Conversations are starting to be had with organisers and with brands, off the back of George Floyd’s murder and the Black Lives Matter movement. I have seen some positive steps, conversations and great initiatives to try to improve representation and access over the past year, and I hope these will continue. Up until a few years ago, I didn’t know trail running existed as a standalone sport, so it was new to me. In part it was because I didn’t see anyone like me doing it. So there is still a lot of work to be done. I hope that it stays on the agenda, and that brands, organisers and communities work together to continue the positive conversations.
You’re passionate about getting young people into trail running. Can you tell us a bit about what you are doing on that front?
As a father of two boys, and someone who discovered the outdoors and nature much later in life, when I look back, I didn’t really have any role models or cultural reference points to bring me to that world.
But now I’ve felt the physical, mental and social benefits from discovering trail running, the community, and the outdoors, so I think it would be fantastic if I could be that role model to inspire young people to get involved earlier in life. Last year I joined Black Trail Runners, a group which is looking to improve representation, access and skills for black and brown communities in cities, and increase participation in trail running events.
That set the ball rolling for me to meet some other groups, and i’m currently working with an organisation called Muted Media that focuses on young people in the prison service and pupil referral units – those who have fallen out the education system – to encourage them to look at the outdoors, trail running and hiking as positive things. Often these young people have never had to check weather reports, or done map reading, orienteering, or any general life skills around planning, so we try to teach them and pass on the skills in a safe environment. I’m trying to get involved in as many initiatives as possible that encourage young people, particularly from marginalised black and brown communities and working class backgrounds, to engage in the outdoors.
You achieved a Fastest Known Time (FKT) along the Thames Path National Trail recently. Can you tell us about this?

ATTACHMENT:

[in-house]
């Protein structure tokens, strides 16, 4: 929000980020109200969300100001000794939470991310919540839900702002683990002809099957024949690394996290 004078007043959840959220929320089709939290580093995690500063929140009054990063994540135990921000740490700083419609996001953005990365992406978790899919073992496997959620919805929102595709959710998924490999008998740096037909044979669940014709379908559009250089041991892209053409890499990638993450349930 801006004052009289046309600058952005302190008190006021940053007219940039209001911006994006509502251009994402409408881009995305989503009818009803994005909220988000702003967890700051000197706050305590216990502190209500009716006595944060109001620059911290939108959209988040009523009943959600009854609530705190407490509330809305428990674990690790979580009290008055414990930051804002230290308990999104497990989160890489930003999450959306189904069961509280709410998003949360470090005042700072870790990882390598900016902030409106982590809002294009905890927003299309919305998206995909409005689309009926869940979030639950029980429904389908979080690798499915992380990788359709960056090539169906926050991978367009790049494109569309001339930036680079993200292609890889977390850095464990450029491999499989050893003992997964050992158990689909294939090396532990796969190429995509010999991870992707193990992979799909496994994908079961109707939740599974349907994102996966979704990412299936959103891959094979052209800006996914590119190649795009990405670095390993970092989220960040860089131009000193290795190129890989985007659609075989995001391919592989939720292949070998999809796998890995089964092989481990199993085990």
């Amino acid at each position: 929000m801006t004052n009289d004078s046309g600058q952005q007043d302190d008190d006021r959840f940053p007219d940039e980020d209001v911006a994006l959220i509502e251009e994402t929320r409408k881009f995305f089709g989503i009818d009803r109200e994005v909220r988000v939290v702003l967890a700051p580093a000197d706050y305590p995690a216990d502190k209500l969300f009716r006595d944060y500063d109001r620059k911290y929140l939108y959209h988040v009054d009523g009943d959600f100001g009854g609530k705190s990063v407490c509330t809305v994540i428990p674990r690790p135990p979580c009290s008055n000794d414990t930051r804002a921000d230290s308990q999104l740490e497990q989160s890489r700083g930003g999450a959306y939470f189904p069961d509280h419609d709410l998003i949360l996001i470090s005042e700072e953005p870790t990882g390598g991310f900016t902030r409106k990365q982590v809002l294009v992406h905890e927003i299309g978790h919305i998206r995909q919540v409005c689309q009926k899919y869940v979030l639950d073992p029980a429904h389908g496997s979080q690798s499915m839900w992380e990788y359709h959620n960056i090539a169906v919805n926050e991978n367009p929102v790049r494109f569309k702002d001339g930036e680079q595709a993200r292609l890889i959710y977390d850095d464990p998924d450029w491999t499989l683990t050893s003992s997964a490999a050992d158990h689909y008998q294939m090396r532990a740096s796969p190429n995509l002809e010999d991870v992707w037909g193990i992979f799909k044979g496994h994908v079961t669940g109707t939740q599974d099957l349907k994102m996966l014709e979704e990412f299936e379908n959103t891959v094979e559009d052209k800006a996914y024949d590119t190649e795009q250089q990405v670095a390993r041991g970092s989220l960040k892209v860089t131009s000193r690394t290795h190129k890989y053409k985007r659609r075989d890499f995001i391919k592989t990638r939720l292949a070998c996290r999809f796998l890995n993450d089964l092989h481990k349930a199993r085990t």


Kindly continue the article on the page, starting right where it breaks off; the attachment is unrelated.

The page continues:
In conversation with Phil Young, of Black Trail Runners, I mentioned that I had a dream to get the most unlikely person to lace up a pair of trail running shoes and discover the outdoors. For me that would be a young person from south-east London who has no idea of the outdoors, or that these activities exist.
During my run commute, I had always fantasised that when I got to my office in central London, I would just carry on running along the Thames, and see how far I could get. I mentioned that to Phil, and we started discussing how the Thames Path runs 184 miles from the Thames Barrier in south-east London, right out to Kemble in the Cotswolds and the British countryside. It’s a symbolic journey as we’re encouraging people to get up out of the city and discover the outdoors. So we thought it would be fantastic to run the river, as not only a journey to the countryside but also to explore the complex relationship that black and brown people have had with the outdoors, through the history of the river itself.
Over the last few years I’ve built up this love affair with the Thames, but the history of it includes the transatlantic slave trade. Through the run, I set the FKT, but also I wanted to inspire others to get up and lace up – to make people aware there are ways you can form a deeper relationship with the outdoors, even when living in cities.
You became a Patagonia Ambassador this year. Are you driven to become more environmentally engaged?
Patagonia is a brand that I’ve admired from a distance for many years now – leading the way on so many environmental and social issues. In the short time I’ve been with the team I’ve learned so much and my eyes have been opened to so many more issues, and ways you can make a difference.
Often there is the feeling that these issues are so big we can’t, as individuals, impact them for the better, but already I’m learning that you can raise awareness and create positive change through action, collaboration and conversation. Often people in cities are disengaged when we’re talking about protecting our outdoor spaces and nature, so I feel that by getting people out into nature we all become invested in it.
Do you have plans for Running Up For Air 2021 and where will you run it?
Any excuse for me to run up and down a hill is great. And because you can take part wherever you are in Europe on 31 July, RUFA will kickstart my training for my mountain legs. I’m hoping to get out to the Peak District or the North or South Downs Way and get up some proper hills.
And finally, what advice would you give to people who are thinking of taking up trail running?
The images that the trail media or brands put out there, often you see people running in the Grand Canyon or up Mont Blanc. It creates this impression that it’s something which is unattainable, or not for you if you live in a city. But I would encourage people to get out to their local trails or woodlands or even a park or hill – just give it a go, start slowly and build from there. I am a firm believer that once people engage with trail running, that immediate benefit you feel from it quickly becomes addictive. Don’t be put off by the imagery of the mountains, find your local spot, throw on your shoes and go for a one-mile run!
Running Up For Air 2021 will connect runners across Europe to raise funds for 18 environmental groups fighting for clean air.
Whether you are logging your vert on alpine trails, or lapping the hill in your local park, every vertical metre counts. A full 24-hour grind or a relaxed three hours at a comfy pace, pack the gels or the beers, grab some friends and join us for one uplifting day – experienced your way.